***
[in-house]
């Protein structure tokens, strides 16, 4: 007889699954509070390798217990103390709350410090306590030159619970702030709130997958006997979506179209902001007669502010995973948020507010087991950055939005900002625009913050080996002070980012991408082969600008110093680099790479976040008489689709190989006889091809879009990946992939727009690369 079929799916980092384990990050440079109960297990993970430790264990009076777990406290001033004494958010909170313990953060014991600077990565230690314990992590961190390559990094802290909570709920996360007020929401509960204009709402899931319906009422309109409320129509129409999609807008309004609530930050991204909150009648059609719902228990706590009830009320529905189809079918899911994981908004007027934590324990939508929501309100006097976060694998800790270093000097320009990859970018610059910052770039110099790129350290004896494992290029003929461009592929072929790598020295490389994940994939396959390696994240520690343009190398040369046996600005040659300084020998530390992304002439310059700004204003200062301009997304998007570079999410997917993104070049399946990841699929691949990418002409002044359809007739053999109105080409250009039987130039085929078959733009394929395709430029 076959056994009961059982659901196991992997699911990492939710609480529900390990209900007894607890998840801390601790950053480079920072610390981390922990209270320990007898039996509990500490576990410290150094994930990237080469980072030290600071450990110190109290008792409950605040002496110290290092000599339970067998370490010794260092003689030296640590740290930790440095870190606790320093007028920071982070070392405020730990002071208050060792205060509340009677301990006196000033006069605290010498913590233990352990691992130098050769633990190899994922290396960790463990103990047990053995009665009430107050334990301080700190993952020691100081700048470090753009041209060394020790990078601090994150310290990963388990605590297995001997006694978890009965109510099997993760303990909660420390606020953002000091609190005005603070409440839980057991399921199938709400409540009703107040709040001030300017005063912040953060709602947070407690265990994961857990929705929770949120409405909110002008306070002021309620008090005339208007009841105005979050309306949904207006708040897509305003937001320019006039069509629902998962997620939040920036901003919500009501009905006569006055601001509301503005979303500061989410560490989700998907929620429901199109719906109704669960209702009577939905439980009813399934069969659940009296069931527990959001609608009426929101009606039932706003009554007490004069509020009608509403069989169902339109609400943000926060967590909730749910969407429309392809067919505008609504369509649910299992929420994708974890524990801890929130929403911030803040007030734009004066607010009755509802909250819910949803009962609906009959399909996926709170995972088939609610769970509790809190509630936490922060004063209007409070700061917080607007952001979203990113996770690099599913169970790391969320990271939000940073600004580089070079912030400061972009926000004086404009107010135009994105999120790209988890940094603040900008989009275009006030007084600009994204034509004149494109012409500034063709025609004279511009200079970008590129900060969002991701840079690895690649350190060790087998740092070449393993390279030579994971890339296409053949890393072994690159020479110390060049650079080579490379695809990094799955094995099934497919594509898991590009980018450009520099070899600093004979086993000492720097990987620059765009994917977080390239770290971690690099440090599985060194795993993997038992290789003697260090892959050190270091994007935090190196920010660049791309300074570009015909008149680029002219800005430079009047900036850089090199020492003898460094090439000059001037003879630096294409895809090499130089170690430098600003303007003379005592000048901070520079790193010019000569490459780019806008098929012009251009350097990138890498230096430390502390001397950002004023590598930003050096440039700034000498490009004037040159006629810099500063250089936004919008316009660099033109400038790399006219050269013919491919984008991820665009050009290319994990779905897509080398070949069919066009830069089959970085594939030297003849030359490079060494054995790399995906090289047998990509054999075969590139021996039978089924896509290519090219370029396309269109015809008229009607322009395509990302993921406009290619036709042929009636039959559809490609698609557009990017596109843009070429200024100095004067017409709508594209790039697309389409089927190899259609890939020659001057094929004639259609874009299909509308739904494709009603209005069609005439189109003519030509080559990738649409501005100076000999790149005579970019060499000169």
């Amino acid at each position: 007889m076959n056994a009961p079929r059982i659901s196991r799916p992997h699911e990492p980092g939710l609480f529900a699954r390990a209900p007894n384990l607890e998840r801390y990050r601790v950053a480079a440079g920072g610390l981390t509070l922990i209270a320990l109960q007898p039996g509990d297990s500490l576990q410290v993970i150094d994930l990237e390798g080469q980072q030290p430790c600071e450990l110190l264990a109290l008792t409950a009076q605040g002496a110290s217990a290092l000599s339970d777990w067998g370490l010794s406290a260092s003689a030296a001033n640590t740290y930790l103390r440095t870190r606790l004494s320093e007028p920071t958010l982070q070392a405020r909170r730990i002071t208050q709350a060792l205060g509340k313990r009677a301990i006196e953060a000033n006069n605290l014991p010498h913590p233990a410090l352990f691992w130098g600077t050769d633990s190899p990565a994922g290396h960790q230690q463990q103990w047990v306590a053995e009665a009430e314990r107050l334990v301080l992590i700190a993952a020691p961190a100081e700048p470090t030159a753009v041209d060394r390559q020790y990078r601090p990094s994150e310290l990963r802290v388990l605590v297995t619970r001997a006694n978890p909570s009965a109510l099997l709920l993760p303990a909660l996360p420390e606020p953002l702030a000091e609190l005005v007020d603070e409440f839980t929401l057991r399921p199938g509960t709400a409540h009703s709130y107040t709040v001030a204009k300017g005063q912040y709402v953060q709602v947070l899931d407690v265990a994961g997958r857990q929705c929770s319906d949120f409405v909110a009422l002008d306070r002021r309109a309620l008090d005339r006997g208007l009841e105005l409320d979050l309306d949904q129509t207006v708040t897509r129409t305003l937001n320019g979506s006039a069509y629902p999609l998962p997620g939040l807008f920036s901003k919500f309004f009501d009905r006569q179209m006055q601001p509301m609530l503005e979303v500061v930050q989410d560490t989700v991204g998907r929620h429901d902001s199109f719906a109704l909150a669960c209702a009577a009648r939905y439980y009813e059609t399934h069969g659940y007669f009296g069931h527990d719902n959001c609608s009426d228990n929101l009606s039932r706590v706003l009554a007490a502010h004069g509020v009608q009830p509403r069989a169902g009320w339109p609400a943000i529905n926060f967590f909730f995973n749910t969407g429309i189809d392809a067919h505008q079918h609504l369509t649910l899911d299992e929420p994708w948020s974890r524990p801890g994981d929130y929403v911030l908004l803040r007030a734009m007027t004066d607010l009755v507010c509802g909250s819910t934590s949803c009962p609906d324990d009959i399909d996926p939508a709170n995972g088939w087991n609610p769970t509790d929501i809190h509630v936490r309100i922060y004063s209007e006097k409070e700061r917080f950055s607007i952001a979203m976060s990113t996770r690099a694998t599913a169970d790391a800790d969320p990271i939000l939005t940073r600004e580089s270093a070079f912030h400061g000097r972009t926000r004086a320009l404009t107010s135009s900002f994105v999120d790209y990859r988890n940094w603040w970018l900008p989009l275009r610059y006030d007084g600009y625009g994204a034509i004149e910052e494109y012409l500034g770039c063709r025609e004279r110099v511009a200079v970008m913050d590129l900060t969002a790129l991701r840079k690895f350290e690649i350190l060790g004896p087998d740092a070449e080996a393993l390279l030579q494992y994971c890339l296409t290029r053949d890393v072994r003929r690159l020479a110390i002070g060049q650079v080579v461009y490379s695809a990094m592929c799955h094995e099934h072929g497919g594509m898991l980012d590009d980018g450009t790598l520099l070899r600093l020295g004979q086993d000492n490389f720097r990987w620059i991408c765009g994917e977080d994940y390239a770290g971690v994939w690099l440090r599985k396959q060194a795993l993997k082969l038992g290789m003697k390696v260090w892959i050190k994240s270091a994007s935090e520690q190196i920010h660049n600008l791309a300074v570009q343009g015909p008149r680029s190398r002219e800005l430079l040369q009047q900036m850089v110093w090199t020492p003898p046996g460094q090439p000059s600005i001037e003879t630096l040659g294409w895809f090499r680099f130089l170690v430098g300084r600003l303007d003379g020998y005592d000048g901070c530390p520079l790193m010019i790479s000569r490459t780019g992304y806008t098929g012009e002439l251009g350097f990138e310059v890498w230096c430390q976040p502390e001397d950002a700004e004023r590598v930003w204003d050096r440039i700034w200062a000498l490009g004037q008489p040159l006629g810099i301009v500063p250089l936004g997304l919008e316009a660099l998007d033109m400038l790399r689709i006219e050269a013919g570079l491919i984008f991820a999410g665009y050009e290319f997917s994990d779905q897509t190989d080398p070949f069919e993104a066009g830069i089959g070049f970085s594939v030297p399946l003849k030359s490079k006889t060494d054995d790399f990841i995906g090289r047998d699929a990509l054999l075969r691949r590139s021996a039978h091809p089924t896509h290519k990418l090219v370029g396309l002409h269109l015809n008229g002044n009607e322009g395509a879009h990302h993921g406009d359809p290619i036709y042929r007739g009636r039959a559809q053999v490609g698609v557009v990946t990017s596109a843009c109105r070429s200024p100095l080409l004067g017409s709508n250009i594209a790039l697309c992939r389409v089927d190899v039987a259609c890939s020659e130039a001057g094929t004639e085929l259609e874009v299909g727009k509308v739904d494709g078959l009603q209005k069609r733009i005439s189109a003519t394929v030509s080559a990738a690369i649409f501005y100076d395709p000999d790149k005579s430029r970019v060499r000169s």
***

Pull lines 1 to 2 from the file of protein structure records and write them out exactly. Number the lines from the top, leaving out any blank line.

[in-house]
């Protein structure tokens, strides 16, 4: 007889699954509070390798217990103390709350410090306590030159619970702030709130997958006997979506179209902001007669502010995973948020507010087991950055939005900002625009913050080996002070980012991408082969600008110093680099790479976040008489689709190989006889091809879009990946992939727009690369 079929799916980092384990990050440079109960297990993970430790264990009076777990406290001033004494958010909170313990953060014991600077990565230690314990992590961190390559990094802290909570709920996360007020929401509960204009709402899931319906009422309109409320129509129409999609807008309004609530930050991204909150009648059609719902228990706590009830009320529905189809079918899911994981908004007027934590324990939508929501309100006097976060694998800790270093000097320009990859970018610059910052770039110099790129350290004896494992290029003929461009592929072929790598020295490389994940994939396959390696994240520690343009190398040369046996600005040659300084020998530390992304002439310059700004204003200062301009997304998007570079999410997917993104070049399946990841699929691949990418002409002044359809007739053999109105080409250009039987130039085929078959733009394929395709430029 076959056994009961059982659901196991992997699911990492939710609480529900390990209900007894607890998840801390601790950053480079920072610390981390922990209270320990007898039996509990500490576990410290150094994930990237080469980072030290600071450990110190109290008792409950605040002496110290290092000599339970067998370490010794260092003689030296640590740290930790440095870190606790320093007028920071982070070392405020730990002071208050060792205060509340009677301990006196000033006069605290010498913590233990352990691992130098050769633990190899994922290396960790463990103990047990053995009665009430107050334990301080700190993952020691100081700048470090753009041209060394020790990078601090994150310290990963388990605590297995001997006694978890009965109510099997993760303990909660420390606020953002000091609190005005603070409440839980057991399921199938709400409540009703107040709040001030300017005063912040953060709602947070407690265990994961857990929705929770949120409405909110002008306070002021309620008090005339208007009841105005979050309306949904207006708040897509305003937001320019006039069509629902998962997620939040920036901003919500009501009905006569006055601001509301503005979303500061989410560490989700998907929620429901199109719906109704669960209702009577939905439980009813399934069969659940009296069931527990959001609608009426929101009606039932706003009554007490004069509020009608509403069989169902339109609400943000926060967590909730749910969407429309392809067919505008609504369509649910299992929420994708974890524990801890929130929403911030803040007030734009004066607010009755509802909250819910949803009962609906009959399909996926709170995972088939609610769970509790809190509630936490922060004063209007409070700061917080607007952001979203990113996770690099599913169970790391969320990271939000940073600004580089070079912030400061972009926000004086404009107010135009994105999120790209988890940094603040900008989009275009006030007084600009994204034509004149494109012409500034063709025609004279511009200079970008590129900060969002991701840079690895690649350190060790087998740092070449393993390279030579994971890339296409053949890393072994690159020479110390060049650079080579490379695809990094799955094995099934497919594509898991590009980018450009520099070899600093004979086993000492720097990987620059765009994917977080390239770290971690690099440090599985060194795993993997038992290789003697260090892959050190270091994007935090190196920010660049791309300074570009015909008149680029002219800005430079009047900036850089090199020492003898460094090439000059001037003879630096294409895809090499130089170690430098600003303007003379005592000048901070520079790193010019000569490459780019806008098929012009251009350097990138890498230096430390502390001397950002004023590598930003050096440039700034000498490009004037040159006629810099500063250089936004919008316009660099033109400038790399006219050269013919491919984008991820665009050009290319994990779905897509080398070949069919066009830069089959970085594939030297003849030359490079060494054995790399995906090289047998990509054999075969590139021996039978089924896509290519090219370029396309269109015809008229009607322009395509990302993921406009290619036709042929009636039959559809490609698609557009990017596109843009070429200024100095004067017409709508594209790039697309389409089927190899259609890939020659001057094929004639259609874009299909509308739904494709009603209005069609005439189109003519030509080559990738649409501005100076000999790149005579970019060499000169």